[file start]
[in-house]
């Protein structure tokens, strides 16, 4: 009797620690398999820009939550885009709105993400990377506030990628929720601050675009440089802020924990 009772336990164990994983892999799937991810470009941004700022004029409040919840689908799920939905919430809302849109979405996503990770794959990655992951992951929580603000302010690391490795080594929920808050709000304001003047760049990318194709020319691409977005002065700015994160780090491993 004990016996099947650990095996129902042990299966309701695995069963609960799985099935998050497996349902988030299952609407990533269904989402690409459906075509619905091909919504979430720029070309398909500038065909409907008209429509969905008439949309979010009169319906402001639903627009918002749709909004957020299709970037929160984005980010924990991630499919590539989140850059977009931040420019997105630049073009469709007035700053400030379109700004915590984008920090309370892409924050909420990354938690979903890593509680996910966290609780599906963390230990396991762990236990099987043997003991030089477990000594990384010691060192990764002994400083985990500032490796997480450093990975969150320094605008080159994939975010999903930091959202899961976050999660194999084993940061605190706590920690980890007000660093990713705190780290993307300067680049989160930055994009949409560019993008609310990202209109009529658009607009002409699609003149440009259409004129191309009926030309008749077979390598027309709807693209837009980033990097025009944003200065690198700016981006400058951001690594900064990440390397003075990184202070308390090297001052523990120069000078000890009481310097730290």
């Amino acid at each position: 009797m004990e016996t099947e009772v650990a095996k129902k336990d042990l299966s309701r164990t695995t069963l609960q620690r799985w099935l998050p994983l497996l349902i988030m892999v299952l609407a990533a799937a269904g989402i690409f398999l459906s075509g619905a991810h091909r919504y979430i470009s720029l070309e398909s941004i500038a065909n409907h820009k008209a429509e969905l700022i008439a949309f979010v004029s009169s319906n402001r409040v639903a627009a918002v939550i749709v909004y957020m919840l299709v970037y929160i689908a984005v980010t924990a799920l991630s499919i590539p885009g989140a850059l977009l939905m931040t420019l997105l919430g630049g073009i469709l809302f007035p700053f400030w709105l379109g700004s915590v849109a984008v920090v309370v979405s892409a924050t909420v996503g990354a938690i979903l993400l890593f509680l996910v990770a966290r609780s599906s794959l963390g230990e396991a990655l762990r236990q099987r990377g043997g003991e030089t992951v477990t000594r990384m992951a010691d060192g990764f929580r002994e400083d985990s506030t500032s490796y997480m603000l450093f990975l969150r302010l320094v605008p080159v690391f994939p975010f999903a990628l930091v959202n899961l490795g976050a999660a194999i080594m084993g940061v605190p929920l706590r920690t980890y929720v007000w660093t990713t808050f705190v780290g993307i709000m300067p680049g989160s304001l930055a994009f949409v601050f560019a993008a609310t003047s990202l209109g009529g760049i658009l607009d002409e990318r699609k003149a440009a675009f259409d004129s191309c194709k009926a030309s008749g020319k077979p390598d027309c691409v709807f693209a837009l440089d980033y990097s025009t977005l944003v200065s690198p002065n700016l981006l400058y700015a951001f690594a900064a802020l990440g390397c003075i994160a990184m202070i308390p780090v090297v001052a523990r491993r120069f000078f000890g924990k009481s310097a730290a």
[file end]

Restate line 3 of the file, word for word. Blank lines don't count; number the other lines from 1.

């Amino acid at each position: 009797m004990e016996t099947e009772v650990a095996k129902k336990d042990l299966s309701r164990t695995t069963l609960q620690r799985w099935l998050p994983l497996l349902i988030m892999v299952l609407a990533a799937a269904g989402i690409f398999l459906s075509g619905a991810h091909r919504y979430i470009s720029l070309e398909s941004i500038a065909n409907h820009k008209a429509e969905l700022i008439a949309f979010v004029s009169s319906n402001r409040v639903a627009a918002v939550i749709v909004y957020m919840l299709v970037y929160i689908a984005v980010t924990a799920l991630s499919i590539p885009g989140a850059l977009l939905m931040t420019l997105l919430g630049g073009i469709l809302f007035p700053f400030w709105l379109g700004s915590v849109a984008v920090v309370v979405s892409a924050t909420v996503g990354a938690i979903l993400l890593f509680l996910v990770a966290r609780s599906s794959l963390g230990e396991a990655l762990r236990q099987r990377g043997g003991e030089t992951v477990t000594r990384m992951a010691d060192g990764f929580r002994e400083d985990s506030t500032s490796y997480m603000l450093f990975l969150r302010l320094v605008p080159v690391f994939p975010f999903a990628l930091v959202n899961l490795g976050a999660a194999i080594m084993g940061v605190p929920l706590r920690t980890y929720v007000w660093t990713t808050f705190v780290g993307i709000m300067p680049g989160s304001l930055a994009f949409v601050f560019a993008a609310t003047s990202l209109g009529g760049i658009l607009d002409e990318r699609k003149a440009a675009f259409d004129s191309c194709k009926a030309s008749g020319k077979p390598d027309c691409v709807f693209a837009l440089d980033y990097s025009t977005l944003v200065s690198p002065n700016l981006l400058y700015a951001f690594a900064a802020l990440g390397c003075i994160a990184m202070i308390p780090v090297v001052a523990r491993r120069f000078f000890g924990k009481s310097a730290a």